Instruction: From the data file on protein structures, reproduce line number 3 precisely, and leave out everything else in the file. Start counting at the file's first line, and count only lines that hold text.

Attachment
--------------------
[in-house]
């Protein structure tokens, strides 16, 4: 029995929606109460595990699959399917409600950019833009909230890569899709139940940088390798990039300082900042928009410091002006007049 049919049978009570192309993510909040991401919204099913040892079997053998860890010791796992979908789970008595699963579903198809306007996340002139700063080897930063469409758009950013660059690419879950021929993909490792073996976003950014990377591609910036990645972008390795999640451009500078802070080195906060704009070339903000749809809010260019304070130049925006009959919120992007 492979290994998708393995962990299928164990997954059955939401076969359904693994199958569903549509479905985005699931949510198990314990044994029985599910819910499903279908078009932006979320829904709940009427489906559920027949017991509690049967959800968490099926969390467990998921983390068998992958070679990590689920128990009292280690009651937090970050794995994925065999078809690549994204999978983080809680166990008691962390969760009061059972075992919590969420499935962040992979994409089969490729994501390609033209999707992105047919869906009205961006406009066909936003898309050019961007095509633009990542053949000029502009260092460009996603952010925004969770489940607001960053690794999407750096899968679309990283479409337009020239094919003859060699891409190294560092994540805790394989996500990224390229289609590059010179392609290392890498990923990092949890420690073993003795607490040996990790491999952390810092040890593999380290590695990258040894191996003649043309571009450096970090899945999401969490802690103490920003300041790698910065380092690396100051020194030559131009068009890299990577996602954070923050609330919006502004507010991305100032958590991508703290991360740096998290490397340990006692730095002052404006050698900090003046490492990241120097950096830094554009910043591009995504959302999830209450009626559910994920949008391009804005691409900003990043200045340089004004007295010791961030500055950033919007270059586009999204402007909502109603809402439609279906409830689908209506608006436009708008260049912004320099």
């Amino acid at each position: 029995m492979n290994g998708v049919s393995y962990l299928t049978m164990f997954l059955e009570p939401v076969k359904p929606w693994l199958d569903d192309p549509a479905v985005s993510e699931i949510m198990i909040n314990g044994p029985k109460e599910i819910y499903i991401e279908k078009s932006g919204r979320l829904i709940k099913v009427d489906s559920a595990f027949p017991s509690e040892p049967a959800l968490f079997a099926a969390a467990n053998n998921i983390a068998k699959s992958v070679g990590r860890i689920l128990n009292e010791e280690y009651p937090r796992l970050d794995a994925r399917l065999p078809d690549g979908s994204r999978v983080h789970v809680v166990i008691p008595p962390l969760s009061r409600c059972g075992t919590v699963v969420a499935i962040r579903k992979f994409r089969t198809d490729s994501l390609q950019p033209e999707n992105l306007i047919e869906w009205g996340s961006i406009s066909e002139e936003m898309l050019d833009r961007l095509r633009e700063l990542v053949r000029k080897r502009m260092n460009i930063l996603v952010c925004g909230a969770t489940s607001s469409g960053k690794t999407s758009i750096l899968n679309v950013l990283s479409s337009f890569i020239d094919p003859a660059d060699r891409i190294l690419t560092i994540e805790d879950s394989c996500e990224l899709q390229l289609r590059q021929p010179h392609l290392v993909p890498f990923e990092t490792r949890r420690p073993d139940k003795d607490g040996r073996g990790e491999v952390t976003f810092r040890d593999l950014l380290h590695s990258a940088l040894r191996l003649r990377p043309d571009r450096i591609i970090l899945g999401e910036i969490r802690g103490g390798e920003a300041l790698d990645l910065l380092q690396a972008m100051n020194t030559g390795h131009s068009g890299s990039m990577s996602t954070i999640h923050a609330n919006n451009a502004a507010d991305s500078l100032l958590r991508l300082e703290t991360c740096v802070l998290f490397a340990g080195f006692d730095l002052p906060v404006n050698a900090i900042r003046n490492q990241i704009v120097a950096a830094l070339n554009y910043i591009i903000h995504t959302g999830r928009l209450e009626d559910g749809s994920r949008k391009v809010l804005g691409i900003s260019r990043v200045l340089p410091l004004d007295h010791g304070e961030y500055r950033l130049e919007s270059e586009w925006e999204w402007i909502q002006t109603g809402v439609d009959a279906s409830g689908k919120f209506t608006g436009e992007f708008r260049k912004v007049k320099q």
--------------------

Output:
């Amino acid at each position: 029995m492979n290994g998708v049919s393995y962990l299928t049978m164990f997954l059955e009570p939401v076969k359904p929606w693994l199958d569903d192309p549509a479905v985005s993510e699931i949510m198990i909040n314990g044994p029985k109460e599910i819910y499903i991401e279908k078009s932006g919204r979320l829904i709940k099913v009427d489906s559920a595990f027949p017991s509690e040892p049967a959800l968490f079997a099926a969390a467990n053998n998921i983390a068998k699959s992958v070679g990590r860890i689920l128990n009292e010791e280690y009651p937090r796992l970050d794995a994925r399917l065999p078809d690549g979908s994204r999978v983080h789970v809680v166990i008691p008595p962390l969760s009061r409600c059972g075992t919590v699963v969420a499935i962040r579903k992979f994409r089969t198809d490729s994501l390609q950019p033209e999707n992105l306007i047919e869906w009205g996340s961006i406009s066909e002139e936003m898309l050019d833009r961007l095509r633009e700063l990542v053949r000029k080897r502009m260092n460009i930063l996603v952010c925004g909230a969770t489940s607001s469409g960053k690794t999407s758009i750096l899968n679309v950013l990283s479409s337009f890569i020239d094919p003859a660059d060699r891409i190294l690419t560092i994540e805790d879950s394989c996500e990224l899709q390229l289609r590059q021929p010179h392609l290392v993909p890498f990923e990092t490792r949890r420690p073993d139940k003795d607490g040996r073996g990790e491999v952390t976003f810092r040890d593999l950014l380290h590695s990258a940088l040894r191996l003649r990377p043309d571009r450096i591609i970090l899945g999401e910036i969490r802690g103490g390798e920003a300041l790698d990645l910065l380092q690396a972008m100051n020194t030559g390795h131009s068009g890299s990039m990577s996602t954070i999640h923050a609330n919006n451009a502004a507010d991305s500078l100032l958590r991508l300082e703290t991360c740096v802070l998290f490397a340990g080195f006692d730095l002052p906060v404006n050698a900090i900042r003046n490492q990241i704009v120097a950096a830094l070339n554009y910043i591009i903000h995504t959302g999830r928009l209450e009626d559910g749809s994920r949008k391009v809010l804005g691409i900003s260019r990043v200045l340089p410091l004004d007295h010791g304070e961030y500055r950033l130049e919007s270059e586009w925006e999204w402007i909502q002006t109603g809402v439609d009959a279906s409830g689908k919120f209506t608006g436009e992007f708008r260049k912004v007049k320099q």